June 25, 2024

Top Announcements for Data Scientists at Snowflake Data Cloud Summit 2024

By Dominick Rocco

Snowflake Summit 2024 launched numerous features and enhancements targeted at data scientists’ workflows and developer experience.  It’s clear that the Snowflake AI Data Cloud is coming of age as a powerful AI/ML platform, and it’s a good time for data scientists to look at adopting Snowflake more heavily to better align with their organization’s data platform and strategy.  By adopting more of Snowflake’s functionality for data science, organizations have an opportunity to greatly accelerate AI/ML application development.

In this post, we’ll focus on features that improve data scientists’ day-to-day operations. If you’re interested in the top AI/ML features (models and engineering features), you can check out our dedicated blog post on AI/ML announcements.

Snowflake Notebooks

If you’re a data scientist, you’ve almost certainly used a notebook.  You might use one every single day.  If you wanted to do that in the past, it might mean launching a notebook in Jupyter, VSCode, or Hex and connecting to Snowflake.  Snowflake Notebooks brings that functionality right into the Snowflake UI.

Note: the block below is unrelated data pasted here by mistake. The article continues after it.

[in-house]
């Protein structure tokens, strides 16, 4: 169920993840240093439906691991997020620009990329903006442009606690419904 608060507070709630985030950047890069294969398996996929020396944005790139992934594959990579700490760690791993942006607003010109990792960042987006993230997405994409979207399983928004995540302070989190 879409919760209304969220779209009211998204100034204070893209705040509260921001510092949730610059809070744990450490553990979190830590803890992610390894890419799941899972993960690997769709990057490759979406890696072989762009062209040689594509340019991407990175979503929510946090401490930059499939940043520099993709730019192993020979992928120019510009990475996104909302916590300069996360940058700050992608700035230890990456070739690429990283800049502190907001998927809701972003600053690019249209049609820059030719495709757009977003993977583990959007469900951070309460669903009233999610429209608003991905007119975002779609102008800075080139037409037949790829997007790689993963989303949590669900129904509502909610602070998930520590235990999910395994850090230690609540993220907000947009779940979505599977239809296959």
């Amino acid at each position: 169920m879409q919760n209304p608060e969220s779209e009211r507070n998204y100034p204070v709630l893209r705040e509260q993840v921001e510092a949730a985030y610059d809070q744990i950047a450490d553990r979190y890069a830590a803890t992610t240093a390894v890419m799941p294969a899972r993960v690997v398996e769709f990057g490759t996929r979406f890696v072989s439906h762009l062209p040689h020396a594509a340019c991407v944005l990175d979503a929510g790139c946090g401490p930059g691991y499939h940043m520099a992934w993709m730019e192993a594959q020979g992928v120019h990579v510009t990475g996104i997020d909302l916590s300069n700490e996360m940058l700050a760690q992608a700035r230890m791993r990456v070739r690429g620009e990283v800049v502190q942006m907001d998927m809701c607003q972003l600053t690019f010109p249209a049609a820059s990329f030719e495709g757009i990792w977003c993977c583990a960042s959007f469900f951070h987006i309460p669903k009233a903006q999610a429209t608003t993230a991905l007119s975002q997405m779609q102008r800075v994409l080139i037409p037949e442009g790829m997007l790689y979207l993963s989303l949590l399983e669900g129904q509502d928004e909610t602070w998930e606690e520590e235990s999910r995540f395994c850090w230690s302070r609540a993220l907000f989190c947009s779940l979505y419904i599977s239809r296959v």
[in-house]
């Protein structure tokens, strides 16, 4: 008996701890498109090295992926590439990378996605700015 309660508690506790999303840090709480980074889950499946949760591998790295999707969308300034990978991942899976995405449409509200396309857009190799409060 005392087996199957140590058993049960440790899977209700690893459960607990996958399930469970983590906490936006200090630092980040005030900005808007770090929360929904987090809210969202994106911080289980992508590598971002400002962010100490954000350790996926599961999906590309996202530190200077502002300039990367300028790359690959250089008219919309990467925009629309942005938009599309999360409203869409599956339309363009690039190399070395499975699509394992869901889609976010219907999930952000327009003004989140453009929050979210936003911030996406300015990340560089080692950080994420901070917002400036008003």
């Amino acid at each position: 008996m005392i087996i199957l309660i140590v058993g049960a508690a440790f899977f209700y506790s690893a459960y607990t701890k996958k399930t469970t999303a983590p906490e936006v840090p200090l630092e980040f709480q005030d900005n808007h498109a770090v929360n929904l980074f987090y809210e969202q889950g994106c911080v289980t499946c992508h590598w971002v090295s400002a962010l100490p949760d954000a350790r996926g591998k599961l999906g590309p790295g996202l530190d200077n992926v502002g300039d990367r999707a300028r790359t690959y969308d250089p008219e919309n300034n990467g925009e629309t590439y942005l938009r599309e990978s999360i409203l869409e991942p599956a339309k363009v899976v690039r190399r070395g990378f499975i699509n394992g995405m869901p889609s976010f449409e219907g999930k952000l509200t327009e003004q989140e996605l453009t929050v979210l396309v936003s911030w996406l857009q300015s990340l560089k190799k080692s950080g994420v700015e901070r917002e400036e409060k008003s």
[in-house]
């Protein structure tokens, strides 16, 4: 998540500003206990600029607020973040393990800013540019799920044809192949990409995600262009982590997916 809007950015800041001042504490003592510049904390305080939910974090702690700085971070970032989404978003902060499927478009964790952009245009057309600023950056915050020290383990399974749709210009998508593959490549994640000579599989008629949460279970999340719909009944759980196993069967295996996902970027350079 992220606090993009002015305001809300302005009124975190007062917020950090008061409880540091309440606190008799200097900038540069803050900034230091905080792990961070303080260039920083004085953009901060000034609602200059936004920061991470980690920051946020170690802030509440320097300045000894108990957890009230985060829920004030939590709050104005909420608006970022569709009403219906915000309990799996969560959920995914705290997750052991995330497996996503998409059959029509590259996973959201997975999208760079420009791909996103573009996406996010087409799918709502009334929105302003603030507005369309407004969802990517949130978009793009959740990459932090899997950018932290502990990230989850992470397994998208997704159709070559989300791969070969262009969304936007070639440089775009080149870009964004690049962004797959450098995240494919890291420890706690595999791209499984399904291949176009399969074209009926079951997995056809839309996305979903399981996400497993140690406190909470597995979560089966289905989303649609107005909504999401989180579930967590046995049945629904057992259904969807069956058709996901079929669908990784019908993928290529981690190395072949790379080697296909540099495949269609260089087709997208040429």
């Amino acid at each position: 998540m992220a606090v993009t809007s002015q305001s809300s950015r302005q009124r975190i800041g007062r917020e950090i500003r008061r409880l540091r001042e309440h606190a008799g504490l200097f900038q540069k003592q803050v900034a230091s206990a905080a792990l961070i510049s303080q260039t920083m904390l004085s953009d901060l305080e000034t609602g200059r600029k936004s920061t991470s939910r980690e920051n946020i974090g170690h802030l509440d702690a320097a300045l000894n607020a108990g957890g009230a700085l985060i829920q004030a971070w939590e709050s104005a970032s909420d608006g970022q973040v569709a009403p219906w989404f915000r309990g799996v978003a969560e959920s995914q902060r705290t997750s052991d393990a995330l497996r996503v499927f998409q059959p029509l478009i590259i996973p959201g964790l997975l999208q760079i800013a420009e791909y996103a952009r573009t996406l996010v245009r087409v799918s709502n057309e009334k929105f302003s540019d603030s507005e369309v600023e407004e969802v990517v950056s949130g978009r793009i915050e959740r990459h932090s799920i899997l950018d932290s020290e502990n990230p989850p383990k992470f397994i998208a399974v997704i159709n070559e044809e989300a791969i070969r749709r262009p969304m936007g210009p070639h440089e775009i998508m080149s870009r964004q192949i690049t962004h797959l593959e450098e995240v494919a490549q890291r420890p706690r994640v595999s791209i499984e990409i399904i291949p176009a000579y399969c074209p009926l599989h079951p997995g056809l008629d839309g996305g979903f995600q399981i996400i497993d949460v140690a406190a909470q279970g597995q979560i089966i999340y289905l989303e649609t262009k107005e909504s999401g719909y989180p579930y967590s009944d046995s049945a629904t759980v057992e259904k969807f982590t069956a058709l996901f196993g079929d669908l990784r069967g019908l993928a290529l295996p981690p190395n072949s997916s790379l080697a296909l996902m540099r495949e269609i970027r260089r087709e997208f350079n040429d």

Snowflake’s Notebooks are built on top of Streamlit, so the look and feel are a bit different than Jupyter.  That’s not necessarily a bad thing – by building a new notebook from the ground up, Snowflake has been able to natively incorporate features that are not supported natively in Jupyter, such as interactivity (e.g., sliders and inputs) and support for multiple languages (SQL, Python).  Aside from those features and a more modern look and feel, working in a Snowflake Notebook should feel pretty natural to users – cell execution and visualization act similarly.

Snowflake’s Notebooks really stand apart in how they authenticate and authorize data access since they natively integrate with Snowflake role-based access control.  To access data from a notebook, users simply log into Snowflake, launch their notebook, and select a role to run that notebook.  Within the notebook cells, users can immediately run a SQL cell and access data authorized by that role or create a Snowpark session with the same privileges.  This makes notebooks great for quick ad-hoc analyses and rapid development.